“We have ceded our authority to bureaucrats and they have not served the public well, in my humble opinion….You talk about the chickens coming home to roost, they are home. And they are home in the form of gigantic budget cuts to the branch, that in my firm belief are occasioned, at least in part, by over a decade of disastrous spending decisions, proven incompetence and a lack of credibility by our supposed leaders. And we’re paying the price [in terms of]  massive service cuts, courtroom closures, layoffs, all against the backdrop of half a billion dollars flushed down the toilet [on CCMS] by Ron George  and Tani Cantil and the council members. You know the public isn’t blind, deaf and dumb, and neither is the Legislature. And I think that again we’re paying the price.”

The events that enrage him, he acknowledges, began long before January 2011, when the current chief justice took office. But his expression of empathy only goes so far.

“I would never try to lay at the feet of the current chief justice all of the problems,” he explains. “But I will say this....I understand that prior to her becoming the chief justice, she was a member of the the time the alliance was literally begging them to stop spending money on a project that could never finish, that anyone in their right mind knew would never be funded to fruition. She nonetheless voted to continue that project and she did so right up to the time it became obvious the Legislature was poised to and did order them to stop, and that’s when she finally saw the light. So, it’s not all the chief’s fault but the chief had a chance early in her administration and before to lead us out of that problem and wouldn’t do it. She couldn’t see what was coming, apparently, and that is troubling, to say the least.”

Cantil-Sakauye did not respond to a request to comment on Horan. 

Concerns Acknowledged

Horan acknowledges the worry of some judges, particularly in the smaller counties, that with a weakened AOC would come a loss of services that local courts cannot afford or cannot efficiently provide themselves. 

But noting that the alliance has members in counties of all sizes, he says the benefits of scale can be realized in a way that does not impact local autonomy.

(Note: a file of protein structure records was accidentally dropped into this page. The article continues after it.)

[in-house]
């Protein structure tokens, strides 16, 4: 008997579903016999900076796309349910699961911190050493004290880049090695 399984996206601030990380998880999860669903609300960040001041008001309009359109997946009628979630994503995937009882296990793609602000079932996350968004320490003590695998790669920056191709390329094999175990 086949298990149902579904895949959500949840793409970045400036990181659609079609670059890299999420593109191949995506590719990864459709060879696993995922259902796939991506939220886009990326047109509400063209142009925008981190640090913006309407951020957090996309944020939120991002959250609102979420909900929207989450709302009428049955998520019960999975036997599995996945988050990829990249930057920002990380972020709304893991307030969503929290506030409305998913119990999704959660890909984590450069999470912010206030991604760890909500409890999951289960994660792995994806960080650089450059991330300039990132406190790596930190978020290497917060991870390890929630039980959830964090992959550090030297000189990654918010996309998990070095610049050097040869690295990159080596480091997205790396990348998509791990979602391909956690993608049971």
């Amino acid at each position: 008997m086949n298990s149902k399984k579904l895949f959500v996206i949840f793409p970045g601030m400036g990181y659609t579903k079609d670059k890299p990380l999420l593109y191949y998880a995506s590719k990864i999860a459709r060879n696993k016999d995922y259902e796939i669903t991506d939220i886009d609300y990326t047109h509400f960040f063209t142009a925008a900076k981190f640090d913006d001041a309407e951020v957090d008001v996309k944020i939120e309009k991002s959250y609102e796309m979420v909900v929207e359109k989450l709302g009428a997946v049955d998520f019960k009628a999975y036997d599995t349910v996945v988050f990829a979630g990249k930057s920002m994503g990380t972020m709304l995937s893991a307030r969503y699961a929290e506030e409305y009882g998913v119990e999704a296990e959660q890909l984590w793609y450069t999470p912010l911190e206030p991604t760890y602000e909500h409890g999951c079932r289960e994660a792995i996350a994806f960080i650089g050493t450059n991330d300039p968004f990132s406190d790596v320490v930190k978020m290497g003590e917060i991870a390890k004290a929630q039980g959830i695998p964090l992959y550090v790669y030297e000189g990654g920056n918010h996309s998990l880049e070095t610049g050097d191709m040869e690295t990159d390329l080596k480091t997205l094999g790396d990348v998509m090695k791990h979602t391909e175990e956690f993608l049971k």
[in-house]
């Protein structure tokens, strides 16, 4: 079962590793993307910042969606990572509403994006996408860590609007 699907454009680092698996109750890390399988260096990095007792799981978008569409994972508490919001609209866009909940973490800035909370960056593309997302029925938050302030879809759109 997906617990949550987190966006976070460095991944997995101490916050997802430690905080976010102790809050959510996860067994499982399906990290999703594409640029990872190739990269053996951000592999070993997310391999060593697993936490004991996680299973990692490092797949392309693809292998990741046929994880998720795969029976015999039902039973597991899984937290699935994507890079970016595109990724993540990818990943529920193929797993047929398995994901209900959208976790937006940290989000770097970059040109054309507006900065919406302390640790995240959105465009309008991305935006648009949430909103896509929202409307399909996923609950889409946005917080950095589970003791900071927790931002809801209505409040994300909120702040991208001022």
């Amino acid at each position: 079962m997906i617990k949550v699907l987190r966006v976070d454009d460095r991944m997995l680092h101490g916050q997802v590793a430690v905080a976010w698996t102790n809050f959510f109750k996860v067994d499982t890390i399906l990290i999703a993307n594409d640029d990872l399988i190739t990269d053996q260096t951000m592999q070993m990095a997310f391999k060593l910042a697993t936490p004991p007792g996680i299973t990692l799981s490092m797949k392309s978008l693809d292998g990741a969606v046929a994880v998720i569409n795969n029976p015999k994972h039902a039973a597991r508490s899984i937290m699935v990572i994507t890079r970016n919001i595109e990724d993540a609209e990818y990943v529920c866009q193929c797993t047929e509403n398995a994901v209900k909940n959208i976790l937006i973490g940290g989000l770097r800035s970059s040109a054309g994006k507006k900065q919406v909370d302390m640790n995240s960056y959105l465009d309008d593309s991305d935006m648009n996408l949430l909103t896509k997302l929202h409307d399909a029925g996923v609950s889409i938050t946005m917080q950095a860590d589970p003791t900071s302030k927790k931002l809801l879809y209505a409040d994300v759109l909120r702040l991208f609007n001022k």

“The answer,” he explains, “seems to be that the AOC should become a paid provider.”

He envisions a public contracting process in which the Legislature would fund the courts directly, “and any court that wants the services of the AOC could hire them,” while others could contract with other entities.

 “The AOC has not been efficient,” he argues. “Not in construction, not in computers, not in anything else.”

He acknowledges his own lack of technical expertise, describing himself as “roadkill on the information highway.” But apart from the technical difficulties, it was the very concept of CCMS—a central linkage of justice system partners throughout the state—that was flawed, he says.

“A judge in L.A. doesn’t need to know what’s going on in Yolo,” he says. “The truth is the AOC wanted to know what was going on in Yolo and L.A. and Sierra and San Francisco. Judges need a system to know what is going on in their own [counties].”

“CCMS was rooted in the AOC’s needs, not the courts’,” he says. “But if you need a centralized system, you could buy one for less than $2 billion.”

What lies ahead, he says, is “a long-term battle,” whose outcome he declines to predict. He expresses confidence in the leadership of the alliance, and acknowledges expressions of greater openness by the branch leadership, but says “there has been little movement…on the issue of real reform.”

He says he’s seen little evidence that the new administrative director of the courts, former Shasta Superior Court Judge Stephen Jahr, is interested in the kinds of changes he and the alliance support and says there likely “never will be a discussion of substance” with the current chief justice. “It’s just not in the cards.”

But the “merry band of warriors” who have coalesced as the alliance will persevere, he says. “You can continue your movement or walk away, and we just can’t walk away.”

While over a quarter of the judiciary has joined up, he says, “and a lot that are dissatisfied will not join because they’re afraid, a lot needs to be done by somebody.”



Copyright 2013, Metropolitan News Company